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Poly bushings lowering etc will all compromise ride quality. This is why the couch drivers like the lincolns ride well you know like your couch, and you dont see them on the track. Stock suspension is as good as it gets. 7up has some good advice.


Only rattle i have not fixed on mine is the one when the windows are down. If someone has advice for that speak up!
 

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I consider Strange dampers more drag oriented because they are the only guys that seem to like them. For competition dampers, Konis and Bilstein are usually at the top of the list. For guys that want something for street and maybe come competition, common choices are usually Tokicos and KYBs. I use 5-way adjustable Tokicos, but for what the OP wants, I think Tokico Blues would be an excellent choice.

While they won't make the ride stiffer, poly bushings do transfer more vibrations, shocks, and noise. I am not speaking of this from internet reading, I have replaced all the suspension bushings in my car with poly pieces.

The OP definitely shouldn't be going through and replacing every bushing thinking it will fix his problems. He definitely doesn't need aftermarket rear control arms, and the uppers will exemplify the poor suspension geometry even more.



From your pictures, it looks like the car has been lowered. Again, as I said first, if all you want to a civil ride:
1. Get stock springs, or I have heard good reports on Ford Racing B springs.
2. Get a good set of dampers, would recommend Tokico Blues for your application.
3. Get subframe connectors, good ones like what I had linked to.
4. Examine bushings for any excessive wear.
5. An alignment never hurts, after you do all of the above.

You talk about what people "seem" to do, and what they "usually" do...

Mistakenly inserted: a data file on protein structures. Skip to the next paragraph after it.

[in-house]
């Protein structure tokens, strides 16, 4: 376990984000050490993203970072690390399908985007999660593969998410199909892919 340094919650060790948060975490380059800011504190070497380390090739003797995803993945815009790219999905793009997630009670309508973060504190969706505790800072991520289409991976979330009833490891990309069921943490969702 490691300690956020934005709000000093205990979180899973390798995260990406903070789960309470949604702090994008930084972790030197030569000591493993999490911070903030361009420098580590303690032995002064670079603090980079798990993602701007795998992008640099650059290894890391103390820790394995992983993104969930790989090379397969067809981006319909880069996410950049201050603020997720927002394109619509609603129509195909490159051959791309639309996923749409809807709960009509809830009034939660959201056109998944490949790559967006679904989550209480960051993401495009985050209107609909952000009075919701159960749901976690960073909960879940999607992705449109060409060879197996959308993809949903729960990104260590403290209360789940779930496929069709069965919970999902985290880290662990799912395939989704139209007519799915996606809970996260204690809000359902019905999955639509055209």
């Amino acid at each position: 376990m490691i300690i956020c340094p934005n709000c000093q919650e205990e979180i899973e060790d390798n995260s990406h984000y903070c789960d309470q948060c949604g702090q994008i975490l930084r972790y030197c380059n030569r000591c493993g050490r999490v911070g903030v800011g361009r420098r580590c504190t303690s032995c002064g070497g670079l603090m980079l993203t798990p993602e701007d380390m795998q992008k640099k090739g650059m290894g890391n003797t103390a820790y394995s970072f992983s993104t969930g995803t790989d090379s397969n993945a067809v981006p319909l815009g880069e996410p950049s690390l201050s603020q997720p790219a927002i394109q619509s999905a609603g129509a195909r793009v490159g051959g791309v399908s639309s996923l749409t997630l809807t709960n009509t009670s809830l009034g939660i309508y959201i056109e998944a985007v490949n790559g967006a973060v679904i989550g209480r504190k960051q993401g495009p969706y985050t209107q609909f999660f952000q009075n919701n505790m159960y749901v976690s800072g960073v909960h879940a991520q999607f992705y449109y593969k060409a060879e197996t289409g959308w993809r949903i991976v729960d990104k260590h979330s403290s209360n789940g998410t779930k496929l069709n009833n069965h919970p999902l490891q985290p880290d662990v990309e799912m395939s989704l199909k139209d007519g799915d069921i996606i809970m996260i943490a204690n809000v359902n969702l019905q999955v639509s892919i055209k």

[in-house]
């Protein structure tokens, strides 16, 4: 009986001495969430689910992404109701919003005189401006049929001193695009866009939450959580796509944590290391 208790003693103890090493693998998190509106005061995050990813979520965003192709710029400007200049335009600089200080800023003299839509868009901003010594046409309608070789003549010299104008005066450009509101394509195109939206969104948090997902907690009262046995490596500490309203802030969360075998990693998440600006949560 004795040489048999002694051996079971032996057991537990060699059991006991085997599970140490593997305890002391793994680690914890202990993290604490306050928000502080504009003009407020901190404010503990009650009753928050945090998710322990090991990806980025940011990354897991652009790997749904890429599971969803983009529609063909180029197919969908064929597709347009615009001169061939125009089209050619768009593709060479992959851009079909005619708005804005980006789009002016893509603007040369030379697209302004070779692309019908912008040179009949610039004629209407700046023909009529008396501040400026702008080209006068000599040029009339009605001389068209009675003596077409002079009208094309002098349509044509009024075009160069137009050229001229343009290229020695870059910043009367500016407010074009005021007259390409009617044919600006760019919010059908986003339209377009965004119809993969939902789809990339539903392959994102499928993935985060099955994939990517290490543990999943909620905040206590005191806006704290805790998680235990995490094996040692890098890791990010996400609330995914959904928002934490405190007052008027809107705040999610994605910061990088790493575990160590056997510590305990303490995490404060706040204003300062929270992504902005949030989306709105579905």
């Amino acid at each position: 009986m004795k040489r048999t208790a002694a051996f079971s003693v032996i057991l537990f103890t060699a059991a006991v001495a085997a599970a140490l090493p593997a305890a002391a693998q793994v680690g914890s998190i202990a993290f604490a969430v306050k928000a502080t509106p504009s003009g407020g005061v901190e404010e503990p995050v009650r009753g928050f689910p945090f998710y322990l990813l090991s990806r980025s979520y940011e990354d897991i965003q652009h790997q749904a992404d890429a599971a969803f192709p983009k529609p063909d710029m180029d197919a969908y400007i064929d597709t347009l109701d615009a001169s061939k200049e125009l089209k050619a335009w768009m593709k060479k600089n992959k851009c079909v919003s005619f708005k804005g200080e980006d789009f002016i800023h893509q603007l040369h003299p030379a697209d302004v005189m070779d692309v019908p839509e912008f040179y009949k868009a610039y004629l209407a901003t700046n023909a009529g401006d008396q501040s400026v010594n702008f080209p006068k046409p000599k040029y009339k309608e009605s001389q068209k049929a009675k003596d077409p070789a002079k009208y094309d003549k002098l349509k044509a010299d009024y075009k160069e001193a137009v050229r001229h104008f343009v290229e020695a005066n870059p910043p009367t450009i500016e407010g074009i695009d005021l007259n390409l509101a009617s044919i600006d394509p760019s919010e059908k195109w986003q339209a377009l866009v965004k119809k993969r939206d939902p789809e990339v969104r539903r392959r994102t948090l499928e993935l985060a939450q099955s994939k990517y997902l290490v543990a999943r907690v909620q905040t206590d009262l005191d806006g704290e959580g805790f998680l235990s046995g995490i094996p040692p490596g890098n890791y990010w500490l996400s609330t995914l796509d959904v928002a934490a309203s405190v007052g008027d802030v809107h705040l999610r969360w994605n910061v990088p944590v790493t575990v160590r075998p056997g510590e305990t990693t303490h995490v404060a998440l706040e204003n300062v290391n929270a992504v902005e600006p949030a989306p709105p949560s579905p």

That's fine. It's the internet, we all have a voice. In my experience, the two biggest contributors to the Fox Chassis' sloppiness are the the soft strut mount bushings and the soft bushings in the rear control arms. Replacing these with polyurethane bushings (along with a quality set of sub-frame connectors) tightens up the car tremendously so the suspension can do its job. In my current Fox Mustang, those bushings are all solid spherical bearings. [GASP!]

Ironically, I agree about the FRPP B springs. Although I didn't simply "hear" about them. I ran them on my '89 with upgraded strut mounts, Kenny Brown subframe connectors, and upgraded lower AND upper control arms. [GASP!] The car was quite smooth on the street, but also cut a 1.69 60' time on drag radials. It was very versatile.

If you want to get REALLY technical, all out suspension setups like the GR40TT allow you to run light spring pressures and dampening while still offering great handling. (probably due to their SLA front ends and torque arm rears) I suppose you could couple those with some nice plush S-rated 15" tires and have a Fox that rides super smooooth, but I don't really think that's what the original poster had in mind. These Fox Mustangs in factory form are sloppy little SOBs. It's even worse when they are all worn out from decades of use. They're almost scary running over bumps and in the corners. But they can be dramatically improved with readily available performance parts. :bigthumbsup
 

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There is no such thing as a comfortable ride with performance parts. Its one or the other. As for OP I think that was exactly what he was asking. And why are you impressed with a 1.69 60' w/ dr's?
 

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hey i think you guys went overboard here lol!

just make sure to get Sub Frame Connectors, they are really good. (only the weld on ones)

and get new shocks and struts, if they have not been changed for awhile like 50K miles or so. If they have been changed more recently then look elsewhere in the suspension as there is something worn out.

then you will probably be comfortable. also if your tires are heavily worn then new tires will make a Huge difference. ( It did on my car)

i have a 1990 Vert 5.0